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Many stroke survivors have undiagnosed vision problems. A new study found that more than half of those with a new visual impairment do not – or cannot – report symptoms. The researchers say that all stroke survivors should have thorough assessments of their vision. Relying on reported symptoms alone is not enough.

More than 1.3 million people in the UK have survived a stroke. Two in three are left with problems with their vision. Specialist support services can help stroke survivors make the most of their remaining vision and maintain their independence. But some stroke survivors do not report any visual symptoms, even when they are later found to have problems. This could mean their visual impairments are overlooked. 

The Impact of Visual Impairment after Stroke (IVIS) project was set up to evaluate long-term outcomes for people with visual problems. This study is part of IVIS and looked at how common it is for stroke survivors to have visual impairments without reporting symptoms. 

The findings may help develop more effective screening and assessment methods for stroke-related visual problems. This work has informed changes to NICE guidance [CG162], the National Clinical Guidelines for Stroke, and the British and Irish Orthoptic Society extended practice guidelines. Stroke survivors and their families may wish to ask for full vision screening to ensure any problems are spotted early and treatment is offered where possible. 

What’s the issue?

More than 100,000 people have a stroke each year in the UK. Stroke is a life-threatening condition that occurs when the blood supply to part of the brain is cut off. Survival rates are improving and greater focus now lies in supporting people after a stroke.

If a stroke affects parts of the brain that control and receive information from the eyes, this can cause vision problems. There are a variety of stroke-related visual impairments, and patients may report a wide range of possible visual symptoms. These include the loss of areas of vision (visual field loss), blurred and double vision, reading difficulties, and visual hallucinations (seeing something that is not there). 

Many stroke survivors do not report visual symptoms even when clinical examination reveals an impairment. A missed diagnosis can have a considerable impact on the person’s general rehabilitation and their ability to do everyday activities. Untreated vision problems impact the person’s quality of life.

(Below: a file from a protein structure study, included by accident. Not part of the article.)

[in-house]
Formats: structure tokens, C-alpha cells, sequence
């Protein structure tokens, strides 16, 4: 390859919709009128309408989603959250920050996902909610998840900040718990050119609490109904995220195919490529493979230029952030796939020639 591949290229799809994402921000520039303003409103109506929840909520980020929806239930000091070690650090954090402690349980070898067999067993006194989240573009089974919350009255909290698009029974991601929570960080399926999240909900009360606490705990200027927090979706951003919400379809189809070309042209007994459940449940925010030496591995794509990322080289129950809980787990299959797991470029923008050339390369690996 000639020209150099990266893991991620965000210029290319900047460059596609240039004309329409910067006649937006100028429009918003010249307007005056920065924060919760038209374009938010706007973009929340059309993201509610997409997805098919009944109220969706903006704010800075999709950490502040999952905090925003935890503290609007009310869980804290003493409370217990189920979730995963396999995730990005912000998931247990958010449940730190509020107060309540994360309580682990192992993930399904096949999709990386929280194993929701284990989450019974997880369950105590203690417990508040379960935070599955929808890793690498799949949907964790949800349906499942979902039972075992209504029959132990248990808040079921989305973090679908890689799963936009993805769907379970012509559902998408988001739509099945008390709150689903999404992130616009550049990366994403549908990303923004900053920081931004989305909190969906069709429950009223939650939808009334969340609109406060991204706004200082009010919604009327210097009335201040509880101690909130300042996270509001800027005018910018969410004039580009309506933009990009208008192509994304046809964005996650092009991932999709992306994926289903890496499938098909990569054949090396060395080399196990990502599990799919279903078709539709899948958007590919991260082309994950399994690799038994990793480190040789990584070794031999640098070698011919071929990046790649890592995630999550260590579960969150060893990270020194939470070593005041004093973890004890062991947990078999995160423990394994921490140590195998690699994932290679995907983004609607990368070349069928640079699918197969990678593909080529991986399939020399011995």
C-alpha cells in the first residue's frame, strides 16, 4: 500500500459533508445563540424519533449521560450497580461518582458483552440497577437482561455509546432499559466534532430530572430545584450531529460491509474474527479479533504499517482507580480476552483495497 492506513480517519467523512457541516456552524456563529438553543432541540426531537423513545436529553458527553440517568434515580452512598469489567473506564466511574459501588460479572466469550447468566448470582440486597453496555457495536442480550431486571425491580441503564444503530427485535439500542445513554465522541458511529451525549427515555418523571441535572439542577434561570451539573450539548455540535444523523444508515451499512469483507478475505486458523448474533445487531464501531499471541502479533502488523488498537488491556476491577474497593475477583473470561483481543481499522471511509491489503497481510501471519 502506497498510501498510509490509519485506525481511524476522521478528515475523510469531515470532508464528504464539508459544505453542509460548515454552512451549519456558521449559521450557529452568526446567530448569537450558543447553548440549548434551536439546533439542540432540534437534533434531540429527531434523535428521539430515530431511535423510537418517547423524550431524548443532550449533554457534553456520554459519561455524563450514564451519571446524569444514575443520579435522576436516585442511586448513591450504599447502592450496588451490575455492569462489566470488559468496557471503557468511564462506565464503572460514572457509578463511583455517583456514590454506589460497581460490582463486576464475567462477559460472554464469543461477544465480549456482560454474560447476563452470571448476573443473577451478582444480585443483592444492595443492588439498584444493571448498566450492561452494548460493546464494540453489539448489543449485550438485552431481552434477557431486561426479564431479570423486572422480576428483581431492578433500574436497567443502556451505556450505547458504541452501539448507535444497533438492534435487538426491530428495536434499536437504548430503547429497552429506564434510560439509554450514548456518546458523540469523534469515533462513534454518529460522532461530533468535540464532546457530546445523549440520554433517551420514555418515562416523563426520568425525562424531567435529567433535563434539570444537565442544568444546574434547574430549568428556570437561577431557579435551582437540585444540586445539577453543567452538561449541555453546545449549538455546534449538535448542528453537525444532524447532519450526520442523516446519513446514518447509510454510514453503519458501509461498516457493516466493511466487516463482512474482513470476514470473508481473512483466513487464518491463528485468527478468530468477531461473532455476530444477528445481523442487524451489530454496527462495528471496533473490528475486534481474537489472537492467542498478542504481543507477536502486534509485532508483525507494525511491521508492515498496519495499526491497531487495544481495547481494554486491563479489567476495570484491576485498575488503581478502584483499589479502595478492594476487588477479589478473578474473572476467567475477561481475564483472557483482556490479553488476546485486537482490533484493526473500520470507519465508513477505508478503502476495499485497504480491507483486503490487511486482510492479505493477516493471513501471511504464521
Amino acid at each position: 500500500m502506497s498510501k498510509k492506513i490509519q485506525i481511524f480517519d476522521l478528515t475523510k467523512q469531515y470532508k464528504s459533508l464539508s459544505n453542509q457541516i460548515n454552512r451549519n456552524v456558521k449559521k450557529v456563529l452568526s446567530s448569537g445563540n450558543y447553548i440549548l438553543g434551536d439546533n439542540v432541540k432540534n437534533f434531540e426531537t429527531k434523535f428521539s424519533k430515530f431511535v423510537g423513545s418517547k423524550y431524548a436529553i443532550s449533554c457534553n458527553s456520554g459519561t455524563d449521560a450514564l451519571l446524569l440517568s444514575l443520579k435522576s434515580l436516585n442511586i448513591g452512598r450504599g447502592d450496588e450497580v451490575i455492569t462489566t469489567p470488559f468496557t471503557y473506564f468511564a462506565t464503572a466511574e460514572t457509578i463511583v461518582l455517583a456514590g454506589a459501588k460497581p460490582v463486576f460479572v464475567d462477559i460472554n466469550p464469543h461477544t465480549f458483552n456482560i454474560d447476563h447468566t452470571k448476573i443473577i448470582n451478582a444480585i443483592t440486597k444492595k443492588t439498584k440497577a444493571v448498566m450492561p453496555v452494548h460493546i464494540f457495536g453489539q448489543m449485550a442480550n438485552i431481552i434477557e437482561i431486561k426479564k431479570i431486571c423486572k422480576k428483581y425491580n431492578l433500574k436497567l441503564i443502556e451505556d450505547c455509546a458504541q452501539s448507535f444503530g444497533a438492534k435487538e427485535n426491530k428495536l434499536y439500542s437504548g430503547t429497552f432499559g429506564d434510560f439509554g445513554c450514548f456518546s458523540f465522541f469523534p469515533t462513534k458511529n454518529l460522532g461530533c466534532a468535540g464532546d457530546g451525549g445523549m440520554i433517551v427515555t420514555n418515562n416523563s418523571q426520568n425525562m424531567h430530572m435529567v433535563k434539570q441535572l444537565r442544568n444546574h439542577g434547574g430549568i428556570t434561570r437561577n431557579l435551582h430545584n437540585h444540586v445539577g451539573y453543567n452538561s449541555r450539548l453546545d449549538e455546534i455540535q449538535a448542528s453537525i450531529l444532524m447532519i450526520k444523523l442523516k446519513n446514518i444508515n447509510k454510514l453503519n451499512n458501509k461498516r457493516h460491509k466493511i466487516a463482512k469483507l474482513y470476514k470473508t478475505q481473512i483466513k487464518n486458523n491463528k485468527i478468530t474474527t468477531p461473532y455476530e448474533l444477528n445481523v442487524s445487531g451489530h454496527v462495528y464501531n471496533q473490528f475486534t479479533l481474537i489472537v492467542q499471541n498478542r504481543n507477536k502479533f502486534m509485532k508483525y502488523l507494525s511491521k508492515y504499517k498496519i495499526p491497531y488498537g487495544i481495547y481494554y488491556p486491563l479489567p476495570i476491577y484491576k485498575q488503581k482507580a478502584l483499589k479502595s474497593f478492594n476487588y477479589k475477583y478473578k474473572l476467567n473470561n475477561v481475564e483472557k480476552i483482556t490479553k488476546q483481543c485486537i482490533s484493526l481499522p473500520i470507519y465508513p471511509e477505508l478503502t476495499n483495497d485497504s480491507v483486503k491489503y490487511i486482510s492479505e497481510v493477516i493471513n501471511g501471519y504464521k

The IVIS study looked at reported symptoms among participants to find out what proportion of stroke survivors do not, or cannot, report vision problems.

What’s new?

The IVIS study was carried out at three hospitals in the north-west of England. It included 1,500 people who had been admitted for a stroke. 

1,204 participants had their vision fully assessed by an orthoptist (a specialist in diagnosing and treating defects in eye movement and problems with how the eyes work together). The researchers reviewed the participants’ hospital notes for previous eye problems and took medical histories from the participant and/or their carer. 

703 participants had a new or partially new visual impairment. 

    • Almost half (47%) reported visual symptoms. Most reported symptoms in the days following their stroke, but some only reported symptoms later, after their discharge from hospital. 
    • More than one in three (38%) did not report any visual symptoms.
    • A further 15% were unable to report symptoms during their follow-up. This group were older and had experienced a more severe stroke compared with those who did report symptoms.

Stroke survivors with a manifest squint (which can be seen while the eyes are open) and a loss of function in the ocular cranial nerves (running from the brain to the eye muscles) were more likely to report symptoms.